India needs to implement SPF100- Scientific Temperament, Propriety and Faith to counter COVID19 threat
By Anirban Chaudhuri
SPF is not new to urban Indians who are conscious about personal care, specifically skincare. The Sun Protection Factor has been the core of many sun shielding lotions and creams. There are also arguments on whether going for more than SPF50, that blocks about 98% of the UVB radiation, is worth anything. SPF100 blocks at best 99% of the UVB radiation. With the ensuing summer as this debate might find one more round of deliberation, a far more virulent threat is here and now – The Novel Coronavirus – knocking at the door of India as we prepare to contain its natural quantum leap.
At this point of time, India needs SPF100 to counter the COVID19 threat but here SPF stands for three behavioral pillars of Scientific Temperament, Propriety and Faith. Moreover, we cannot have any less leveraging than 100% of this SPF.
I would like to refer to a recent global study by IPSOS on the issue that corroborates this context. In one of its March 2020 publications titled ‘Coronavirus and Behavior Change’ IPSOS opines, “The spread of and response to COVID-19 has made our physical and social environments increasingly fluid, operating without fixed, solid patterns. Our thinking and planning about how to navigate the world cannot depend as much on automatic behaviours.” In addition, in a time where dependence on automatic behaviors does not hold ground, we need to anchor the nudges for new behavior on a framework that is robust enough to accommodate the idiosyncrasies of the population in any market. SPF100 offers us that framework for India.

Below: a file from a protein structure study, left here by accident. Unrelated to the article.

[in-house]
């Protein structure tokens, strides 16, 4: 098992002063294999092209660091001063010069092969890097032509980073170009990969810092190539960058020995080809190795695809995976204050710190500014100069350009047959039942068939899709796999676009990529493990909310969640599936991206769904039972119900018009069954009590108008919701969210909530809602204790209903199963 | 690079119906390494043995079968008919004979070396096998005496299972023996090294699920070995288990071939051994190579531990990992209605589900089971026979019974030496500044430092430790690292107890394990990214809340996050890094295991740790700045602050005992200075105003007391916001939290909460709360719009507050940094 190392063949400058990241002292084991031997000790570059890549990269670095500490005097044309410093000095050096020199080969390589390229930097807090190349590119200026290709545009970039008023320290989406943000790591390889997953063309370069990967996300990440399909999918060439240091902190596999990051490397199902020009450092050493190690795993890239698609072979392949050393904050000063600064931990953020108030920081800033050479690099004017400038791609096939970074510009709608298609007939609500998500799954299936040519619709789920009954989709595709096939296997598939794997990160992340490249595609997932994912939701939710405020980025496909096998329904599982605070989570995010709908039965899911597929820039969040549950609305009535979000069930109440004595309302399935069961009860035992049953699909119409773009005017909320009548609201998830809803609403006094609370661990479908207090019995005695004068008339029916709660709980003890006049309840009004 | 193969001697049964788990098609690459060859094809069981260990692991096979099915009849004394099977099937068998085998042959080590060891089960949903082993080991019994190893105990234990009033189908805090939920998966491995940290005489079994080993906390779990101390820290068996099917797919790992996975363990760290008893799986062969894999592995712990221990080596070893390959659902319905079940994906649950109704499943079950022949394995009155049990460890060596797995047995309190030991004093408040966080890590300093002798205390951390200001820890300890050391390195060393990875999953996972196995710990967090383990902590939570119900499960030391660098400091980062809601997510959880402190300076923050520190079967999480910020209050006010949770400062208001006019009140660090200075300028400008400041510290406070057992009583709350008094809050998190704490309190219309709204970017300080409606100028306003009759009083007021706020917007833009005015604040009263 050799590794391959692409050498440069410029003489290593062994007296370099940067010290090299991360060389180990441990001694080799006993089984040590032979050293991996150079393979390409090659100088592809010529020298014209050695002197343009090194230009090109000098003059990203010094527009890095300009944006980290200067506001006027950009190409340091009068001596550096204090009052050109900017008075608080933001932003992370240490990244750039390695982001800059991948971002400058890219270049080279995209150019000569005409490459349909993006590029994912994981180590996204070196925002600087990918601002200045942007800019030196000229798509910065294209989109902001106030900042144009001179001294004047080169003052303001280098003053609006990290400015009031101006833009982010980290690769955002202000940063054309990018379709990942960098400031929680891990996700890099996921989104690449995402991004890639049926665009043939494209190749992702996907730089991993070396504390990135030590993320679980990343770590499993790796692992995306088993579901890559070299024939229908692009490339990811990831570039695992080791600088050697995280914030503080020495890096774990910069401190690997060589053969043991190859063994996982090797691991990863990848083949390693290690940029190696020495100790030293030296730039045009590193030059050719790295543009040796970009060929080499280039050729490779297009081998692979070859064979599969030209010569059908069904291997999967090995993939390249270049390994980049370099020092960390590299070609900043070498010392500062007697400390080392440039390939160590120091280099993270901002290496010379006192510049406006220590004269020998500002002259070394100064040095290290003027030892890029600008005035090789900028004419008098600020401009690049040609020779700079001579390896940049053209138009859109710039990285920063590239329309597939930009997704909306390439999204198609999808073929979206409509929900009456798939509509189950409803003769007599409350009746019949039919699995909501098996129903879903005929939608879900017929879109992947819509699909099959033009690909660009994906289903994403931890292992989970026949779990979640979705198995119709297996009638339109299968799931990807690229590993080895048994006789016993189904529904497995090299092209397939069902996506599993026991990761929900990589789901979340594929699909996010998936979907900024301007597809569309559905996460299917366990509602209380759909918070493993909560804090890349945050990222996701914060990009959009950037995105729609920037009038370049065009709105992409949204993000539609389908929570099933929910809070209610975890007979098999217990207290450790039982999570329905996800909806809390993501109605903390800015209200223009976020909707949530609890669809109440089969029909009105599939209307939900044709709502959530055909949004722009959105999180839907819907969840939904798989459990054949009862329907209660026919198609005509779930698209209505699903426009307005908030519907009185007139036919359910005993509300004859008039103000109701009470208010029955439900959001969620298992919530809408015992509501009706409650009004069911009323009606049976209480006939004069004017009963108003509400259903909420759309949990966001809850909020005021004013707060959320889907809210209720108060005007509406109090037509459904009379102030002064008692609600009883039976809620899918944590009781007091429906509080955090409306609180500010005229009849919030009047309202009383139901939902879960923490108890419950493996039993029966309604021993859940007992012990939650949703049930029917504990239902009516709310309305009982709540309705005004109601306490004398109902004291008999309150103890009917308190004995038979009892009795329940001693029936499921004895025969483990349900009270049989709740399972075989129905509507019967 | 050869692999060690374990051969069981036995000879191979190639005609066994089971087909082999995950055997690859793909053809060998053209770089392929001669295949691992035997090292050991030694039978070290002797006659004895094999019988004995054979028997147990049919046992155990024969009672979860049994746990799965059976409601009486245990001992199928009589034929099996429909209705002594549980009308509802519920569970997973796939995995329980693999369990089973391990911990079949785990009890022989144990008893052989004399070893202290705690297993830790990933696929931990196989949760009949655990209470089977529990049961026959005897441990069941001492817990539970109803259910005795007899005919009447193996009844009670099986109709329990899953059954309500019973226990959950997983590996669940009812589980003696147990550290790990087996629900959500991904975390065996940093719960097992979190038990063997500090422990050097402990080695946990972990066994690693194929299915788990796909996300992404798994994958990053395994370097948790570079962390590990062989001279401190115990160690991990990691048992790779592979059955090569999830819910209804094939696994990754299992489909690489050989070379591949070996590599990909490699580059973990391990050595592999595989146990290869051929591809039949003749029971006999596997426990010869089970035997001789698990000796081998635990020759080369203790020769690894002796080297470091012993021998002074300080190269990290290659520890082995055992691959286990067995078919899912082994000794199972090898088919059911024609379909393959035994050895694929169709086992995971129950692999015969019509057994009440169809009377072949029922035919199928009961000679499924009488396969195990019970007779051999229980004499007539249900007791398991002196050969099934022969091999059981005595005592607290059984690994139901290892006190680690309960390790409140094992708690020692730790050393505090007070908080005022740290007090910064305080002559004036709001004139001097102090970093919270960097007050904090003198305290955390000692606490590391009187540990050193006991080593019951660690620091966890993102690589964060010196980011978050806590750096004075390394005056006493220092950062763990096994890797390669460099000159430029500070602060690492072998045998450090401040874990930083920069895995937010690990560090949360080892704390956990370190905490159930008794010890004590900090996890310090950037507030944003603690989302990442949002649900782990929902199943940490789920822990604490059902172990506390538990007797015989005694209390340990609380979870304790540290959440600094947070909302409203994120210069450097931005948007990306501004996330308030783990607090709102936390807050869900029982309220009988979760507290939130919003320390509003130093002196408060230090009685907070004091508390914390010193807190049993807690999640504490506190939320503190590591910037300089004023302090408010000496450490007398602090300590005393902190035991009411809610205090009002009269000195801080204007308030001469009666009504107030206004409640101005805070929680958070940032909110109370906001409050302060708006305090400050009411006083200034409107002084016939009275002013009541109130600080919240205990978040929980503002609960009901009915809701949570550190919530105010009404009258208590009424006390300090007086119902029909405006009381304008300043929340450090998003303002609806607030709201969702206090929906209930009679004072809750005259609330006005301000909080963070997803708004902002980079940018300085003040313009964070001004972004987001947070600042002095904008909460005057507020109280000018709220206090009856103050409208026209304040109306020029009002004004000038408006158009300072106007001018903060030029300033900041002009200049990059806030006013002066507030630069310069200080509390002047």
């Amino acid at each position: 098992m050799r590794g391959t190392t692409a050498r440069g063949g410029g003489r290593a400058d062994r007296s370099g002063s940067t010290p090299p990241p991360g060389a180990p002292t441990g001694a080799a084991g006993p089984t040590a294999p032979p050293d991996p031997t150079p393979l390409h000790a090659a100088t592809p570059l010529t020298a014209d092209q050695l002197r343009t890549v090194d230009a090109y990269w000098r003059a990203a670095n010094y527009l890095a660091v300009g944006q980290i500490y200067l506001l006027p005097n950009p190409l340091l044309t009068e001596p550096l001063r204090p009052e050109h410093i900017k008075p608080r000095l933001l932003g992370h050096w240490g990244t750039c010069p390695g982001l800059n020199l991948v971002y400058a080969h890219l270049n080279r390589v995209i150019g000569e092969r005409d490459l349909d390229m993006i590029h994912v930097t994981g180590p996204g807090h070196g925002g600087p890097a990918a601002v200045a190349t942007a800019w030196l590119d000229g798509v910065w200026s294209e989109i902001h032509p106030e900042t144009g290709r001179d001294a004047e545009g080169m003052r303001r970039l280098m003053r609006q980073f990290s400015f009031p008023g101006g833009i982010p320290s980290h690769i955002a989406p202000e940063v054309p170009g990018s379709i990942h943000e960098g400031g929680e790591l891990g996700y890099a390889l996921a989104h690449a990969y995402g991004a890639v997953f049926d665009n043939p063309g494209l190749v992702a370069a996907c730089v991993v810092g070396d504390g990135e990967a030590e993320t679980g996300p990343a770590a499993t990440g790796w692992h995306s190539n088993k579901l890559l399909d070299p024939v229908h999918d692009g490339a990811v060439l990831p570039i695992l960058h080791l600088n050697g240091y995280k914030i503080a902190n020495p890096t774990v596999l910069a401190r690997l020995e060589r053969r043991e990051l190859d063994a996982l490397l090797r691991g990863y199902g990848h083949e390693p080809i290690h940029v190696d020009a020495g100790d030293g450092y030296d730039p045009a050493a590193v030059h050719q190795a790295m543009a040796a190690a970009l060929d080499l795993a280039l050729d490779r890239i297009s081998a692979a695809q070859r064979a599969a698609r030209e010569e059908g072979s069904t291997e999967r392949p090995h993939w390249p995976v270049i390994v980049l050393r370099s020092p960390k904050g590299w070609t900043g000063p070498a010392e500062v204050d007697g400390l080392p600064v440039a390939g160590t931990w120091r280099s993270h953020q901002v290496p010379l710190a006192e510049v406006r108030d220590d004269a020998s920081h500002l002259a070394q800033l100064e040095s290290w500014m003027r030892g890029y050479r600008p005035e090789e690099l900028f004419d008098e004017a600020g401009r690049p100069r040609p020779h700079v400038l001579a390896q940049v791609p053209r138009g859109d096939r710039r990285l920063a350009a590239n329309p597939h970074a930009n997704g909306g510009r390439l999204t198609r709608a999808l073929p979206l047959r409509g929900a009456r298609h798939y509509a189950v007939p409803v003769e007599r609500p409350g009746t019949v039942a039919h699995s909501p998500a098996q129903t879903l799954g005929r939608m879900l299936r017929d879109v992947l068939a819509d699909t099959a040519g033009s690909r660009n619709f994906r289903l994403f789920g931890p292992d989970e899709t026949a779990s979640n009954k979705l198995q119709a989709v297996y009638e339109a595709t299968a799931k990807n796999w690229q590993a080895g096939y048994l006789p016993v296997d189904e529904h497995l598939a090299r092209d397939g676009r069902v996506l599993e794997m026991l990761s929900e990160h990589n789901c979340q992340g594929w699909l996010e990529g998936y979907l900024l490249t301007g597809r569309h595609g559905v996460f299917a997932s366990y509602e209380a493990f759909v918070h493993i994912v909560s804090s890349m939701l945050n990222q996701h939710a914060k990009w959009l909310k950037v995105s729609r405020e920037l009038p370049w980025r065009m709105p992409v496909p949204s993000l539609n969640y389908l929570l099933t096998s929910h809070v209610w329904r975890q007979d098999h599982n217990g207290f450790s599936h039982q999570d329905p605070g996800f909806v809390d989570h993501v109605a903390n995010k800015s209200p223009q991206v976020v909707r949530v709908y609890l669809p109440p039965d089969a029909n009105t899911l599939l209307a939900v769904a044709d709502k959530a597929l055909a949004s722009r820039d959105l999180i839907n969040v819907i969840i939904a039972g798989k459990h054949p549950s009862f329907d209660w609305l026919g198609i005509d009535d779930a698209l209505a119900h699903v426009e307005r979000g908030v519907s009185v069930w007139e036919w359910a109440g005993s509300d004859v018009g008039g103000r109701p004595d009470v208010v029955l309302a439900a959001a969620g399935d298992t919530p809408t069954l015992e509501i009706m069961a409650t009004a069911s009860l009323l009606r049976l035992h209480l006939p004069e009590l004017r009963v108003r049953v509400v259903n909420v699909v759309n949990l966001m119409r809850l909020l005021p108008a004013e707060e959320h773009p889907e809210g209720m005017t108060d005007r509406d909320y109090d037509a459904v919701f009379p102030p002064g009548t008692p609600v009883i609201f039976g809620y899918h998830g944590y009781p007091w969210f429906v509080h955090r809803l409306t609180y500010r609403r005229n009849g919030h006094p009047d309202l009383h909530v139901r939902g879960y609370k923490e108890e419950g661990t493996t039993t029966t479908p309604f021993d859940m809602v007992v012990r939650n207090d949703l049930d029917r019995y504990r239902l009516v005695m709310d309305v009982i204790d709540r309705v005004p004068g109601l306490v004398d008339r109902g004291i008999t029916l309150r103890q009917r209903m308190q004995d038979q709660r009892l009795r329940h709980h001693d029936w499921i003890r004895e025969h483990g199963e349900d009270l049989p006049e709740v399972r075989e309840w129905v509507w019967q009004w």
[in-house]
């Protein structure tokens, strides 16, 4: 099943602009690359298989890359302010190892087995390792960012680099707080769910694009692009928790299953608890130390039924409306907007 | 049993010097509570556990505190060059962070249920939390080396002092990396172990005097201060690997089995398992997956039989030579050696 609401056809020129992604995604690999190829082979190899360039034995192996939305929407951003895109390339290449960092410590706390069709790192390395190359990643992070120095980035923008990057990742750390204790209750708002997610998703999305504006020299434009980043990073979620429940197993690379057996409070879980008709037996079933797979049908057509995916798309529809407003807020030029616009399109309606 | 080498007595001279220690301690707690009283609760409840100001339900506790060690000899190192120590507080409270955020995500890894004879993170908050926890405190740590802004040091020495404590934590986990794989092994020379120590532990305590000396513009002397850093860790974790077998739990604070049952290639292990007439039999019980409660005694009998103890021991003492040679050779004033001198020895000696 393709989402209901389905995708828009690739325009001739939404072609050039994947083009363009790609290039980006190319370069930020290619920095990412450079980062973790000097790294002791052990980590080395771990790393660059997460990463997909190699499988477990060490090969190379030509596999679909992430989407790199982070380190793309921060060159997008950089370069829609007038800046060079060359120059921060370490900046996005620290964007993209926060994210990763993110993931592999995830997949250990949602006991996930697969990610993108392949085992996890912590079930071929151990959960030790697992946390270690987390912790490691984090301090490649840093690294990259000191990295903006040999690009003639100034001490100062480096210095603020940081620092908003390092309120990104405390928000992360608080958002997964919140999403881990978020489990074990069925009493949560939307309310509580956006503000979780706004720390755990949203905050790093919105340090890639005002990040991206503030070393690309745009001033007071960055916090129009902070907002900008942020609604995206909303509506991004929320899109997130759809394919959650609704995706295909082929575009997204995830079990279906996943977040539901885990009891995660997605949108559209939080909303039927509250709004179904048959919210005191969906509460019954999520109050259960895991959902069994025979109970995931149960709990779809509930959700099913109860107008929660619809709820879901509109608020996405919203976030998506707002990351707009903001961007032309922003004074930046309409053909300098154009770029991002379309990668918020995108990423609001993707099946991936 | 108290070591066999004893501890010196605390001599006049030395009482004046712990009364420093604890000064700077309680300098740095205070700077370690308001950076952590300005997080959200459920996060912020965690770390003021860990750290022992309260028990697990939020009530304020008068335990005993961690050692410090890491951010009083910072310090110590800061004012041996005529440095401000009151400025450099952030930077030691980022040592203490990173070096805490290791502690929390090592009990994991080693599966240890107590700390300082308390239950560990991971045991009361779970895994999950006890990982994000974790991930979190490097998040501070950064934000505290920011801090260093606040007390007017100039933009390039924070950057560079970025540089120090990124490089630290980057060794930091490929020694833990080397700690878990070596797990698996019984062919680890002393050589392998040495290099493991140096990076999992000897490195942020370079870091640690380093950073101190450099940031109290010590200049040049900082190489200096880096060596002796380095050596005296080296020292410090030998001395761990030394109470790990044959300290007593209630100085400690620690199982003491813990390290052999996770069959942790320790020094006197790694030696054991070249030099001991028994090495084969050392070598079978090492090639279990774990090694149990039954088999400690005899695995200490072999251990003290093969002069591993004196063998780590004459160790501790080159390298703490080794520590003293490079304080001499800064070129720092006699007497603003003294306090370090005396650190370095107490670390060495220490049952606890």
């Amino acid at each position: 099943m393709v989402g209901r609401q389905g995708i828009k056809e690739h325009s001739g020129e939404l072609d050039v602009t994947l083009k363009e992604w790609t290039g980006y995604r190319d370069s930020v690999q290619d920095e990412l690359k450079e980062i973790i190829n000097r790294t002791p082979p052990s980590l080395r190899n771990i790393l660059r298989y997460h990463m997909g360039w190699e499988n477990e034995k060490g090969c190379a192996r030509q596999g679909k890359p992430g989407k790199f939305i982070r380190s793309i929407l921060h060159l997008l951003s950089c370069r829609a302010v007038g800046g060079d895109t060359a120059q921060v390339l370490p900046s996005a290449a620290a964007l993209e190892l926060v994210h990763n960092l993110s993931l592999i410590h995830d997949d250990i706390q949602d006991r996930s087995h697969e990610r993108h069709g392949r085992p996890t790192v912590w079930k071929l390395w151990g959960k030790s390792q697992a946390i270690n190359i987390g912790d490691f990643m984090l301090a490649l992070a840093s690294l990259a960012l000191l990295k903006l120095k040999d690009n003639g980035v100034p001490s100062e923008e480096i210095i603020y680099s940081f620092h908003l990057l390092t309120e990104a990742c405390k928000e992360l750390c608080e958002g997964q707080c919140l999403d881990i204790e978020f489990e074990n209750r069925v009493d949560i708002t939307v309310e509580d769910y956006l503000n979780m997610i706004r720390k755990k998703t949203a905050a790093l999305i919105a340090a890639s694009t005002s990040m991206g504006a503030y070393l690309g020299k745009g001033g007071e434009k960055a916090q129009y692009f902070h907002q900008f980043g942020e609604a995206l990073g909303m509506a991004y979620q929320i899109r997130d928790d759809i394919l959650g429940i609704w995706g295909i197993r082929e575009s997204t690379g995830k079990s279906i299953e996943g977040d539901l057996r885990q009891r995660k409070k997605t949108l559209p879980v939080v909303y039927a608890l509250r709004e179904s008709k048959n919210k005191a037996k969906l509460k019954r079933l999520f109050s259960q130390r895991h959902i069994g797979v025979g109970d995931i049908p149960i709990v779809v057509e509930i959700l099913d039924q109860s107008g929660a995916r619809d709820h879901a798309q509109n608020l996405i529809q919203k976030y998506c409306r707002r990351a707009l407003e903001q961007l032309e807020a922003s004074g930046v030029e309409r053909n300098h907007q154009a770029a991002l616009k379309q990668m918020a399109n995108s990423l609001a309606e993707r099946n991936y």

Going retro to bring back the hacks of enhanced living from traditional wisdom like Ayurveda has been an emerging social trend leveraged by various marketing campaigns in India for some time. New brands have been built on such premises. Longstanding multinational brands have launched variants with subliminal connect to ancient wisdom like Vedas to sustain their market share. Consumers of new India, amidst such arguments and counter arguments seem to be building a renewed empathy for residual beliefs on mythological remedies, at times even on placebos. How else can one explain the crowd involvement in congregations that have been promoting cow excreta as immunity builder for our fight against Coronavirus? Unscrupulous businesses like a furniture shop in Mumbai, hawking an ‘anti-corona virus mattress’ is another testimony of attempts to capitalize on the falling scientific temperament of the society. It is time to push that quotient up. Build more platforms and dialogues for scientific discussions on the antecedents and treatment protocols for COVID-19 that can weed out the unscientific speculations and augur medically acceptable procedures. Google has been on it for some time now by prompting scientific truth as one explores various offerings from their stable. Lifebuoy, the committed champion of hand washing across the globe, in Saudi Arabia has launched specific content on fighting Coronavirus in Arabic apart from English. Until the time of writing this note, the brand seems to have disbursed similar online content only in English for India.